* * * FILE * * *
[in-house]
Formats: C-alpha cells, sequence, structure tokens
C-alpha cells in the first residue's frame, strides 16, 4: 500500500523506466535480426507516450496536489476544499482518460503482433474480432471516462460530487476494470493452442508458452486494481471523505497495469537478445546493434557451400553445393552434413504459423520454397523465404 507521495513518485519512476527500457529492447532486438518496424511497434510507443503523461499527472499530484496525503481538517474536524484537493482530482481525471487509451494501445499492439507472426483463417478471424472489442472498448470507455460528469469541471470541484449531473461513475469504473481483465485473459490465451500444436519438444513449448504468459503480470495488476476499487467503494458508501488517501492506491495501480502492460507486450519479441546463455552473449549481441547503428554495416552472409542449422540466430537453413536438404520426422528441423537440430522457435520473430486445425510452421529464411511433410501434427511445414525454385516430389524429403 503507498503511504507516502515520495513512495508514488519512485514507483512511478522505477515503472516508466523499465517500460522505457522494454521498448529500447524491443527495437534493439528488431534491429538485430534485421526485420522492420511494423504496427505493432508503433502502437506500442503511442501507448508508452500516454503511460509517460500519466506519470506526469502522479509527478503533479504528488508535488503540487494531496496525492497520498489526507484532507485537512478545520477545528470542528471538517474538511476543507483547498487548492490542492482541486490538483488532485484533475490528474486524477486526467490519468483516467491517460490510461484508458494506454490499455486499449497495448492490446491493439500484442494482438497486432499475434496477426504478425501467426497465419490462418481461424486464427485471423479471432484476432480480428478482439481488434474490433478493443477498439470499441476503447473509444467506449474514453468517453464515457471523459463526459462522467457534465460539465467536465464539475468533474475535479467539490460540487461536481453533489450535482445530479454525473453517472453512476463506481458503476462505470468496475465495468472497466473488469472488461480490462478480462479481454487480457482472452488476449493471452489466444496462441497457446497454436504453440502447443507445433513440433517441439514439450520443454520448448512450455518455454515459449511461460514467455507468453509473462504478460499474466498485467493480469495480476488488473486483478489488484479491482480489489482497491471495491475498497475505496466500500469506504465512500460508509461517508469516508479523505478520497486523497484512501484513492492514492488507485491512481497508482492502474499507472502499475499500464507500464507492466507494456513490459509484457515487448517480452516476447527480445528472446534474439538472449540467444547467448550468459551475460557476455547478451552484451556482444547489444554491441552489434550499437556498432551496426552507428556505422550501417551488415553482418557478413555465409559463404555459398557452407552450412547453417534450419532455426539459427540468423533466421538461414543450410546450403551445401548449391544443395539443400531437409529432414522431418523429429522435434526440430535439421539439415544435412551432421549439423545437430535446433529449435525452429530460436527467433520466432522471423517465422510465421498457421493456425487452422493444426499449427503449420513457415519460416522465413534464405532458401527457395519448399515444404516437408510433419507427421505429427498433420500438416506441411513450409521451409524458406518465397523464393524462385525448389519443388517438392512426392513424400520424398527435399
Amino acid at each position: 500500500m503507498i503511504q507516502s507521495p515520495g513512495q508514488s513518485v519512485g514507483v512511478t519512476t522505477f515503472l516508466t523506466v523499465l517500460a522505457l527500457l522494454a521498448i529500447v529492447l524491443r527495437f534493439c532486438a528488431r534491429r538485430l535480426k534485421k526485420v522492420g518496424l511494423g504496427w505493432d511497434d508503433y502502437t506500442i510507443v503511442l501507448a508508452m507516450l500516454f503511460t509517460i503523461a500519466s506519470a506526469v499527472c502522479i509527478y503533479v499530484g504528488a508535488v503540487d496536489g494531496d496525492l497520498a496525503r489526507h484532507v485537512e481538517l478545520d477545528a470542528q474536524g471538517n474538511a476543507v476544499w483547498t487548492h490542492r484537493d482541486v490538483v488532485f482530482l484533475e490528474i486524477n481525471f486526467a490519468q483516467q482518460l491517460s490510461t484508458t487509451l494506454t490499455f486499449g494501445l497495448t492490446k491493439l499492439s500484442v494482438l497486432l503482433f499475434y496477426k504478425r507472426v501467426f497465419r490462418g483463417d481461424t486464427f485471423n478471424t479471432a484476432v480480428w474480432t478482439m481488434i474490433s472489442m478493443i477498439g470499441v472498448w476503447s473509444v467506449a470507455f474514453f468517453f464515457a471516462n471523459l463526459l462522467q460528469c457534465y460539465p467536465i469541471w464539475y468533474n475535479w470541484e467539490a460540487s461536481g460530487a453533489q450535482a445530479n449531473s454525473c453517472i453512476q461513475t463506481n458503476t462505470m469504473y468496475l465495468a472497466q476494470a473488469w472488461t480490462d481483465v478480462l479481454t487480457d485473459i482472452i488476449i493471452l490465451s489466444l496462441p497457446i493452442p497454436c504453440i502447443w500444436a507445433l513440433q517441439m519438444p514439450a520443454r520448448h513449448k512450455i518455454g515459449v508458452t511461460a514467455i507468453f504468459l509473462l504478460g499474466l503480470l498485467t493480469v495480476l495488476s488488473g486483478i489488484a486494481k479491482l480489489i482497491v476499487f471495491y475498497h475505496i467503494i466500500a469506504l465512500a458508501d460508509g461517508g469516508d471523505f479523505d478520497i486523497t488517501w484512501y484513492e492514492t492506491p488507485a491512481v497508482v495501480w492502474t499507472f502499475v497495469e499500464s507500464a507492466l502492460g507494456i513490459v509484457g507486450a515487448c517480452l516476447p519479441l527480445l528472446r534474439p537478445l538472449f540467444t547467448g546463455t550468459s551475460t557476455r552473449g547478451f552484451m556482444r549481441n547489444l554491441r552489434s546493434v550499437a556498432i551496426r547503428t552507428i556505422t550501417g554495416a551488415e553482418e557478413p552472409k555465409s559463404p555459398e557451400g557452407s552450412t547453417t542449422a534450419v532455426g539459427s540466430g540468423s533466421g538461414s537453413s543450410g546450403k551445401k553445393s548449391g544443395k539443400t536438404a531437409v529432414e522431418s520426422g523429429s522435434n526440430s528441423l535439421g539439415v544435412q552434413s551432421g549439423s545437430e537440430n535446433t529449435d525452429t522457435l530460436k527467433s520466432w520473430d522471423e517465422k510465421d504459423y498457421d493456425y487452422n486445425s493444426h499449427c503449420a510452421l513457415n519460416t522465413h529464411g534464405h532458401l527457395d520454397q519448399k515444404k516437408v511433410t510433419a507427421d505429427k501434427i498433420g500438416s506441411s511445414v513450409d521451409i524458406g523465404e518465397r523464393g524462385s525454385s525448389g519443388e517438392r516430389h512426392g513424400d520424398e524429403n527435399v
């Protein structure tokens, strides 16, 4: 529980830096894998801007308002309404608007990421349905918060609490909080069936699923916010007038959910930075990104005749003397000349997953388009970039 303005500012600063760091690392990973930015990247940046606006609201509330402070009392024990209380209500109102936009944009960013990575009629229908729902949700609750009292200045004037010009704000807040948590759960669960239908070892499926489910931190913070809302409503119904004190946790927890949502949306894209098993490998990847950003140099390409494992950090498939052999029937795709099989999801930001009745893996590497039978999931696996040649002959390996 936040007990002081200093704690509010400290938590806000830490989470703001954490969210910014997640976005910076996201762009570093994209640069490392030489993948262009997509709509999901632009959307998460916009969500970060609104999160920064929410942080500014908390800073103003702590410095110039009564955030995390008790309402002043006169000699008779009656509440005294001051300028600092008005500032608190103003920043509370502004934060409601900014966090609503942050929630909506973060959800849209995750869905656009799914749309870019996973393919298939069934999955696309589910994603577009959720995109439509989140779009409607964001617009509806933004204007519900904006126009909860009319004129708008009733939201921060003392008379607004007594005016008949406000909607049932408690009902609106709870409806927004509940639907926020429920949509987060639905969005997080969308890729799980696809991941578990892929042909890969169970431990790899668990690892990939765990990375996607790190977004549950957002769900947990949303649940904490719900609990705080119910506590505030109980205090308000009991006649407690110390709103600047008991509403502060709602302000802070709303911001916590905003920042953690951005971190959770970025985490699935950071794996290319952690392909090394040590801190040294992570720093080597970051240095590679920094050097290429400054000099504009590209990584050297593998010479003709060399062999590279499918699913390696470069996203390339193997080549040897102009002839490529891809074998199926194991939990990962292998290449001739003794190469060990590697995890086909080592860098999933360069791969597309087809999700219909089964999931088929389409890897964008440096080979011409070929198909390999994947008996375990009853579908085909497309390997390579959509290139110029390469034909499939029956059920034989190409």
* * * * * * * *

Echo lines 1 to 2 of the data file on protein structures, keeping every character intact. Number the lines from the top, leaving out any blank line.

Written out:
[in-house]
Formats: C-alpha cells, sequence, structure tokens